Published: Sun, May 14, 2017
USA | By Kelli Rowe

Obama Methane Rule Stands in Surprise Senate Vote

Obama Methane Rule Stands in Surprise Senate Vote

The U.S. Senate failed this morning to repeal an Obama-era methane rule, instead voting to preserve regulations which limit oil and gas-related methane emissions on public lands. Oil and gas lobbyists have argued the measure forces costly upgrades and monitoring at drilling sites at a time the industry has already addressed the problem of escaping methane, the principal component of natural gas.

The Congressional Review Act (CRA) allows Congress to overturn federal regulations they disapprove of within 60 days of having received the rule.

Forty-nine Republicans voted to abolish the Bureau of Land Management (BLM) rule, one vote short of passing through the Senate. Vice President Mike Pence was at the Capitol in case his vote was needed as a tiebreaker. John McCain, R-Ariz., Sen. Susan Collins (R-Maine), and Lindsey Graham (R-S.C.) also joined the democrats.

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Senate Majority Leader Mitch McConnell (R-Ky.) dismissed Democrats' outrage over the firing of FBI Director James Comey, and promptly proceeded to business as usual in the upper chamber: repealing regulations approved by the prior administration.

The Hill reported that the failure of the Senate to repeal the methane rule "was the first failed vote of the Trump era".

A number of other Republicans - including Sens. Environmental groups were surprised by the vote outcome and called a rare victory.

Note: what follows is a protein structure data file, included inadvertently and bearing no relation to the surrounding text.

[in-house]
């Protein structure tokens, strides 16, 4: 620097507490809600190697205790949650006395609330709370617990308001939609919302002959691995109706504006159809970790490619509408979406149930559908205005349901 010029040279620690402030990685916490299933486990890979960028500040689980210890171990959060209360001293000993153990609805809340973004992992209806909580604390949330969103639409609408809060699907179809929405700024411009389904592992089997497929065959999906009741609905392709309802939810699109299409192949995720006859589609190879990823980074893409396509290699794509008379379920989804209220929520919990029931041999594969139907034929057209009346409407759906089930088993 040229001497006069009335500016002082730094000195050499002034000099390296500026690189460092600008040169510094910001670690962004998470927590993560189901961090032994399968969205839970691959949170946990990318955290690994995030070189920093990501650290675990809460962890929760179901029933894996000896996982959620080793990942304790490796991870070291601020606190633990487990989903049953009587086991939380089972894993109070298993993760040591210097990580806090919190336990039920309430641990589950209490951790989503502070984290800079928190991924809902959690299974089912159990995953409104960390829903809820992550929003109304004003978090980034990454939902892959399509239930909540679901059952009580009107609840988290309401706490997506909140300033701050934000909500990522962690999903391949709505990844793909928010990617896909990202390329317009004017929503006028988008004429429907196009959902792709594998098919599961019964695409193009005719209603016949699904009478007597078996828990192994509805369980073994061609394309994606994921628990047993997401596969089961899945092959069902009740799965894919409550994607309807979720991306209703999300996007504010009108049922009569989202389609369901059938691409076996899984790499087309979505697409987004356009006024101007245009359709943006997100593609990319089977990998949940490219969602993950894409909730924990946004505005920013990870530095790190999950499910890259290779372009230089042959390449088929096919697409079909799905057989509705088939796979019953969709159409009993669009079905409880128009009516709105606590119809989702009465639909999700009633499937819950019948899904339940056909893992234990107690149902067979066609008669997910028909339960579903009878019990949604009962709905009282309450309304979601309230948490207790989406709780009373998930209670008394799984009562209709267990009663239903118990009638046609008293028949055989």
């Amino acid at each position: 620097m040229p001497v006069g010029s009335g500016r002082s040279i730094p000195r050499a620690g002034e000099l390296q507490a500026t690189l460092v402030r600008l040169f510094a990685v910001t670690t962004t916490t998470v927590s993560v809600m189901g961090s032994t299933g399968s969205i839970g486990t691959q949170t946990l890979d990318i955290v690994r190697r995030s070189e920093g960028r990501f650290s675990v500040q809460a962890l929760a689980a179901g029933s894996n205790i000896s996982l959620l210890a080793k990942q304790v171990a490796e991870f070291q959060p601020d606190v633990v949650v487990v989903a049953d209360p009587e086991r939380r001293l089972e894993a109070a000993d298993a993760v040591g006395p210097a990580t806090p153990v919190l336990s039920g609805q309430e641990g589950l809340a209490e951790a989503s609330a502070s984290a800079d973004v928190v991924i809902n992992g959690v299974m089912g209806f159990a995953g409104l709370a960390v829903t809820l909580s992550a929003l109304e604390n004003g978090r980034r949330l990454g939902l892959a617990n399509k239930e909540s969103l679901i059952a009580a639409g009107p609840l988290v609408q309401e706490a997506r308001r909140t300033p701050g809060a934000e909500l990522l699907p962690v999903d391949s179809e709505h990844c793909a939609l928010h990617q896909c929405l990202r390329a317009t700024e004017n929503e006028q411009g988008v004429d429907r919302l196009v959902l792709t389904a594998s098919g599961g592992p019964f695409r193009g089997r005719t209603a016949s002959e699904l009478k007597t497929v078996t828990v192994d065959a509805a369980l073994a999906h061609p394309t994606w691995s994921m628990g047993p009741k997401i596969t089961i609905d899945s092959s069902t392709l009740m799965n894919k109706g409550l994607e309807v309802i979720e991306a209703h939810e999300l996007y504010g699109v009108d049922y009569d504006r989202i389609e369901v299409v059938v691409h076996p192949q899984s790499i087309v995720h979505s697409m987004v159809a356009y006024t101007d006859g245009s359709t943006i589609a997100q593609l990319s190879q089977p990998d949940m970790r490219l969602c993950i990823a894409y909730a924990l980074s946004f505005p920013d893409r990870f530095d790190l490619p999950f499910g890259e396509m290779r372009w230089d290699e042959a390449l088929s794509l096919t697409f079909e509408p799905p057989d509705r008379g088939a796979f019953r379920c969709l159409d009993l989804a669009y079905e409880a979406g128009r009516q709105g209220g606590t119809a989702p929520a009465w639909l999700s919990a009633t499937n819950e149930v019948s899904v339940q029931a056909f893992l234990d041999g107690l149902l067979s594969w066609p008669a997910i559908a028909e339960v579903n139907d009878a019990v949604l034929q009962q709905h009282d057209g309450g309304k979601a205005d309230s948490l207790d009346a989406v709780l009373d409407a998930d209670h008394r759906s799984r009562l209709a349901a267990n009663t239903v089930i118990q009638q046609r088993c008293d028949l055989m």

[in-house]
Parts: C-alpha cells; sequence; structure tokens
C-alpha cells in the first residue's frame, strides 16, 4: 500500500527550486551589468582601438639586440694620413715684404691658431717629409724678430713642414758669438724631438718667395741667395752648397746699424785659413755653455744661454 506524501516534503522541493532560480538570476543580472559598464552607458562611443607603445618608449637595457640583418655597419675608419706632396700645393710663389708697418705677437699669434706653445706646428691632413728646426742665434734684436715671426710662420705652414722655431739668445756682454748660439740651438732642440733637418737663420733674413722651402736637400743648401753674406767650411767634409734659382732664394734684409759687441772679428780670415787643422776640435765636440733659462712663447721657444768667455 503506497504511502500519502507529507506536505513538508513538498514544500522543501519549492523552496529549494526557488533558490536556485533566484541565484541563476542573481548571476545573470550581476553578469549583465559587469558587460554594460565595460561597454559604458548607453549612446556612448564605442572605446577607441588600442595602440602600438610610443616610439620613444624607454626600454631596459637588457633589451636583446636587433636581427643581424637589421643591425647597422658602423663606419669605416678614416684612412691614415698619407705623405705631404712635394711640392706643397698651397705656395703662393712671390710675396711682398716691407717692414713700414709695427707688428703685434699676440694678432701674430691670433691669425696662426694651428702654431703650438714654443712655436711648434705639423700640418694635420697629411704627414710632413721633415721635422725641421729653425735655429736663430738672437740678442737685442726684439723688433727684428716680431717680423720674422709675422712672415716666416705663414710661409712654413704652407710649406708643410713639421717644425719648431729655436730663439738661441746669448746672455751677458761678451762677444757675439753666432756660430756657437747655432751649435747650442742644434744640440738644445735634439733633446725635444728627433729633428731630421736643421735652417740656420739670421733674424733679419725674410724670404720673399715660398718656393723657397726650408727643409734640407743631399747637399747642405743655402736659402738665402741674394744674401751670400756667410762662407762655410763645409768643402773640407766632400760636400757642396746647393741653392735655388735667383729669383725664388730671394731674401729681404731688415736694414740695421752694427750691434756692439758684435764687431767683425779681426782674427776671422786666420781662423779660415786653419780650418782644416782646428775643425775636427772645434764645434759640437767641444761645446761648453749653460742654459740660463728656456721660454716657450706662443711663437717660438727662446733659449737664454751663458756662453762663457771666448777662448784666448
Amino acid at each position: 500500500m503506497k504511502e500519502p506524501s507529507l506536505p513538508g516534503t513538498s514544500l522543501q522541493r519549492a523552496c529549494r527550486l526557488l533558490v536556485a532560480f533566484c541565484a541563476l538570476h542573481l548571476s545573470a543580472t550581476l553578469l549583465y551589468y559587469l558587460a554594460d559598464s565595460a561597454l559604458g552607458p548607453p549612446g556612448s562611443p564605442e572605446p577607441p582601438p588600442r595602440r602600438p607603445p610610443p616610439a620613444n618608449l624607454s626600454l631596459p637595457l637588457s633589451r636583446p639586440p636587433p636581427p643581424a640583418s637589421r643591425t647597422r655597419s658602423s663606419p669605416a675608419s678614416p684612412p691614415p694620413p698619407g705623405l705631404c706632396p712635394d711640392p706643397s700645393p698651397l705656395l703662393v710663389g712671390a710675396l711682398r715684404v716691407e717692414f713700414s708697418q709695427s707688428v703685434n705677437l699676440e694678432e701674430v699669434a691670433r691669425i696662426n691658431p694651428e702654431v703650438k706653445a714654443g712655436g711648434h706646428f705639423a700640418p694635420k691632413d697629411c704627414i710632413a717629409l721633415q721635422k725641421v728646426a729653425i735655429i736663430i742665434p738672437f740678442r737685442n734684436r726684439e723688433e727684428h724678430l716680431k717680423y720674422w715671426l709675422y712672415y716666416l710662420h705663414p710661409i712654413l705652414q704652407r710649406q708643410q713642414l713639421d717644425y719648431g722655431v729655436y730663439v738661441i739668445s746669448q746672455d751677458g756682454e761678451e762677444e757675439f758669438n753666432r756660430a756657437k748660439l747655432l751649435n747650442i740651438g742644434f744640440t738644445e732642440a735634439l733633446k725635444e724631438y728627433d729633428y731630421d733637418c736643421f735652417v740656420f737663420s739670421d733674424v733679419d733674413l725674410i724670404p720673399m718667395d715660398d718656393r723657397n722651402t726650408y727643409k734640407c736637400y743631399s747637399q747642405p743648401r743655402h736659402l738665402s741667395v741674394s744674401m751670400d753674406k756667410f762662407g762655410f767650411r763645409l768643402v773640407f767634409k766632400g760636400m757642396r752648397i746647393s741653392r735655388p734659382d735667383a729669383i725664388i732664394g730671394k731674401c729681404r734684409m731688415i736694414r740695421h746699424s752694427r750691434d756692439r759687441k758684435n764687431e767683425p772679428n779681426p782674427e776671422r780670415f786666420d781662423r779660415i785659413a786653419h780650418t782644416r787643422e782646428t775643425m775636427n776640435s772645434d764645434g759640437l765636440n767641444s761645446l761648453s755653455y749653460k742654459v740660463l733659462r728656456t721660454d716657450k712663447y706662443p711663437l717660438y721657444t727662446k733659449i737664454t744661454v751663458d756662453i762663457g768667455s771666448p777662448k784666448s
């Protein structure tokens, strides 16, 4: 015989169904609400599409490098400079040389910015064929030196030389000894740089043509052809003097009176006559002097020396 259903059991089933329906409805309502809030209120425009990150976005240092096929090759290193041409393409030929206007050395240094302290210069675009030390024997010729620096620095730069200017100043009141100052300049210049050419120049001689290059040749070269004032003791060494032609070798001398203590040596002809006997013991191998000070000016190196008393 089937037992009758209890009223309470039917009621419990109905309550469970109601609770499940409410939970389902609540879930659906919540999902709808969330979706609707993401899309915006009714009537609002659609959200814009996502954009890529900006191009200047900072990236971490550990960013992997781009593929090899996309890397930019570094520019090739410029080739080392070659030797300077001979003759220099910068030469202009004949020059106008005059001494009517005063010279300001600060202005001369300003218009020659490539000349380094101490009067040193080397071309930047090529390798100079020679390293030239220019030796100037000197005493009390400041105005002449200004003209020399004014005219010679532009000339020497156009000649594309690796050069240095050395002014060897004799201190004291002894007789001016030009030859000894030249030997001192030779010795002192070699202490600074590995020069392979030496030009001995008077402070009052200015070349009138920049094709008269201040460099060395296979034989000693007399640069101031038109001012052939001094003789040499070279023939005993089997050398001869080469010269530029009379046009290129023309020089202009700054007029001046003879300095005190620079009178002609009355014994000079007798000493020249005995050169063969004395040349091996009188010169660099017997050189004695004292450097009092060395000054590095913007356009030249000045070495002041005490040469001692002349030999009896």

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The Congressional Review Act was put in place in 1996 to help speed the process by which the legislative branch of the government can repeal restrictions put in place by federal agencies.

"While I am concerned that the BLM rule may be onerous, passage of the resolution would have prevented the federal government, under any administration, from issuing a rule that is "similar", McCain said in a statement. The rule targeted methane, a potent greenhouse gas (GHG) accounting for 10 percent of all USA emissions of GHG. The administration announced Wednesday evening that the Interior Department is now reviewing the methane rule and will be expected to "suspend, revise or rescind the rule" because of its "significant regulatory burden [on] American energy production, economic growth and job creation".

At issue is 41 billion cubic feet of a greenhouse gas leaking from numerous almost 100,000 oil and gas wells on federally owned land. The Republican-controlled Senate appeared set to follow suit after the OH congressman Rob Portman, considered a swing voter, said the rule "would have hurt our economy and cost jobs in OH by forcing small, independent operators to close existing wells and slowing responsible energy production on federal lands". Obama's executive order restricts how much methane could be released, but the GOP wanted to strike any limitations on methane despite its effect on the environment. Tom Udall (D-N.M.) said on the floor. Since President Trump took office, Congress and the White House have repealed more than a dozen regulations promulgated at the end of the Obama Administration.

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